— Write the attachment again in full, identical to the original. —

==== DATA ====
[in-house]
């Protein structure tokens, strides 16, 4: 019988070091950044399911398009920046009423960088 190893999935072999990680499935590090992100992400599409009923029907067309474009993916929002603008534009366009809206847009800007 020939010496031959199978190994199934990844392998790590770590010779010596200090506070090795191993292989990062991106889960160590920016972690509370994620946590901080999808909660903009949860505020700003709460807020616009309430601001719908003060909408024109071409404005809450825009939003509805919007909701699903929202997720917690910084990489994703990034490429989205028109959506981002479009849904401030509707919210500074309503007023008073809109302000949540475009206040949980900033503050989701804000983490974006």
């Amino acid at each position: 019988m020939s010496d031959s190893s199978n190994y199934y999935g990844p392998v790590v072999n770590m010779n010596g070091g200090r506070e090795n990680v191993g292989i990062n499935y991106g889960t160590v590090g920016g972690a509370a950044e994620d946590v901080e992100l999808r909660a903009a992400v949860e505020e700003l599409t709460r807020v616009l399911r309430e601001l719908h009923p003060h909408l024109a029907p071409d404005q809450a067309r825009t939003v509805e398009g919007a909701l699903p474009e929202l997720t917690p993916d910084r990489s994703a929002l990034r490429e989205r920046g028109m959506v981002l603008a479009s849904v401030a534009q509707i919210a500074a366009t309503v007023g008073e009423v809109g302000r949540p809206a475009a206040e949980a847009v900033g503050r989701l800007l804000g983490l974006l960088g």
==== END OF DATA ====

[in-house]
């Protein structure tokens, strides 16, 4: 019988070091950044399911398009920046009423960088 190893999935072999990680499935590090992100992400599409009923029907067309474009993916929002603008534009366009809206847009800007 020939010496031959199978190994199934990844392998790590770590010779010596200090506070090795191993292989990062991106889960160590920016972690509370994620946590901080999808909660903009949860505020700003709460807020616009309430601001719908003060909408024109071409404005809450825009939003509805919007909701699903929202997720917690910084990489994703990034490429989205028109959506981002479009849904401030509707919210500074309503007023008073809109302000949540475009206040949980900033503050989701804000983490974006």
């Amino acid at each position: 019988m020939s010496d031959s190893s199978n190994y199934y999935g990844p392998v790590v072999n770590m010779n010596g070091g200090r506070e090795n990680v191993g292989i990062n499935y991106g889960t160590v590090g920016g972690a509370a950044e994620d946590v901080e992100l999808r909660a903009a992400v949860e505020e700003l599409t709460r807020v616009l399911r309430e601001l719908h009923p003060h909408l024109a029907p071409d404005q809450a067309r825009t939003v509805e398009g919007a909701l699903p474009e929202l997720t917690p993916d910084r990489s994703a929002l990034r490429e989205r920046g028109m959506v981002l603008a479009s849904v401030a534009q509707i919210a500074a366009t309503v007023g008073e009423v809109g302000r949540p809206a475009a206040e949980a847009v900033g503050r989701l800007l804000g983490l974006l960088g």